By Paulina Cachero and Sophie Alexander
Taylor Swift’s attorneys have threatened legal action against a college student who tracks the private jet trips of the pop star and other rich and famous people.
“You have engaged in stalking and harassing behavior, including consistently publishing real-time and precise information about our client’s location,” a lawyer with Venable LLP said in a December 22 letter to student Jack Sweeney, a copy of which was obtained by Bloomberg. “While this may be a game to you or an avenue that you hope will earn you wealth or fame, it is a life-or-death matter for our client.”
Sweeney, 21, who attends the University of Central Florida, uses publicly available data from the Federal Aviation Administration to track the private jets of the ultra-wealthy, including politicians, celebrities, billionaires, Russian oligarchs and other public figures, along with estimates of their carbon emissions.
“You should have a decent expectation that your jet will be tracked whether or not I do it,” Sweeney said in a statement. “After all it is public information.”
Swift’s globetrotting has drawn increased scrutiny on social media in recent months, with commentators emphasizing the amount of carbon her private jet emits. She topped the list of biggest carbon dioxide polluters in 2022, emitting almost 8,300 tons — or about 1,100 times more than the average person emits annually, according to a study by digital sustainability consultancy Yard.
The Grammy-winning singer is scheduled to perform four shows this week in Tokyo and is expected to be in Las Vegas Sunday to watch her boyfriend, Kansas City tight end Travis Kelce, play in the Super Bowl. The route, which would include traveling 19,400 miles on a Dassault Falcon 900LX, one of Swift’s jets, could release more than 100 additional tons of carbon dioxide, the Associated Press reported.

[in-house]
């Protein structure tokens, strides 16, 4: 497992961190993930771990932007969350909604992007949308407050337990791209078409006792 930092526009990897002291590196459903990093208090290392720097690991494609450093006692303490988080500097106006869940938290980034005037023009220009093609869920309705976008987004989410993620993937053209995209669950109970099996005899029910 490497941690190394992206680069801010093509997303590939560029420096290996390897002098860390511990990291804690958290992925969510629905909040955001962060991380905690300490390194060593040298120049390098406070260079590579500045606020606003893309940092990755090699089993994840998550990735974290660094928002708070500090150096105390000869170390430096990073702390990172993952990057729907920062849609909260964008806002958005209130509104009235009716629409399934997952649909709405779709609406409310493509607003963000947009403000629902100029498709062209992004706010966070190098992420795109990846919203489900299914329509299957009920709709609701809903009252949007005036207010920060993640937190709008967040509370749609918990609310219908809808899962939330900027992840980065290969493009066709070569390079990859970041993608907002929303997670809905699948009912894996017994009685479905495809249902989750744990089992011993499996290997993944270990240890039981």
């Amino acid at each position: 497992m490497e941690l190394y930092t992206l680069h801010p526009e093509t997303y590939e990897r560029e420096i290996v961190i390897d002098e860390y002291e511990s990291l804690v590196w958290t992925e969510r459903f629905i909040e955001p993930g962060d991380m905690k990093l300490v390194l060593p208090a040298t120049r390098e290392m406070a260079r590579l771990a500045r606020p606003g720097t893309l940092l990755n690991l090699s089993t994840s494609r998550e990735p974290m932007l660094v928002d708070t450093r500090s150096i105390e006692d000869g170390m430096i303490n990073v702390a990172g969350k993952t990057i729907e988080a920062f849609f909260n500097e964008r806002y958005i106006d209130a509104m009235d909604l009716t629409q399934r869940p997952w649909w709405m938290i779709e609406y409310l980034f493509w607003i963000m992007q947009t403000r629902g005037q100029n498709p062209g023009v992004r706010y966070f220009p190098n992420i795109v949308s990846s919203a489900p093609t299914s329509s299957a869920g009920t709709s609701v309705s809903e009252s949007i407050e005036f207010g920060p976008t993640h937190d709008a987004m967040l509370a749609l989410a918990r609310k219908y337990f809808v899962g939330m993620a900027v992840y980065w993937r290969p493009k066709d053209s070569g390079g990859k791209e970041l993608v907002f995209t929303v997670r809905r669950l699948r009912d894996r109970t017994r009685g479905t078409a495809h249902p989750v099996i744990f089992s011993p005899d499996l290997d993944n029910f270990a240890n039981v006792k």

“Before the tour kicked off, Taylor purchased more than double the carbon credits needed to offset all of her travel,” a spokesperson for Swift said in a statement.
Katie Morrone, the Venable attorney who drafted the letter on Swift’s behalf, didn’t immediately respond to a request for comment. Swift’s letter was reported earlier by the Washington Post.
Sweeney contends that he doesn’t post any details about Swift other than the cities she travels to, which, he says, is already well known by anyone following her recent billion-dollar tour and her regular and well-publicized attendance at Chiefs games this season.
James Slater, an attorney with the Electronic Frontier Foundation who’s representing Sweeney, called Swift’s legal claims baseless and said they were raised around the time news outlets began writing about the carbon emissions from her private jet.
“It seems the letters are an effort to quash negative publicity over her emissions,” Slater said, adding he hasn’t heard back from Swift’s lawyers.
Sweeney has faced off with powerful figures over his online tracking website before. He clashed with Elon Musk over the viral @ElonJet account on X, formerly Twitter, which tracked the billionaire’s global travel by private plane. After acquiring the social media platform, Musk suspended Sweeney’s accounts in late 2022, igniting heated debates over free speech.
“This event is eerily similar to December 2022 when Musk tweeted he would take legal action against me, after he claimed someone had come after him,” Sweeney said in the statement, referring to Musk’s claims that it led to a stalker trailing his infant son. Police later said they could find no link between Sweeney’s posts and the incident with Musk’s child.
Musk has also come under scrutiny recently for the impact his private jet travel has on the environment. In 2022 alone, he flew 307,568 miles, emitting around 2,100 tons of carbon dioxide, according to a Bloomberg analysis.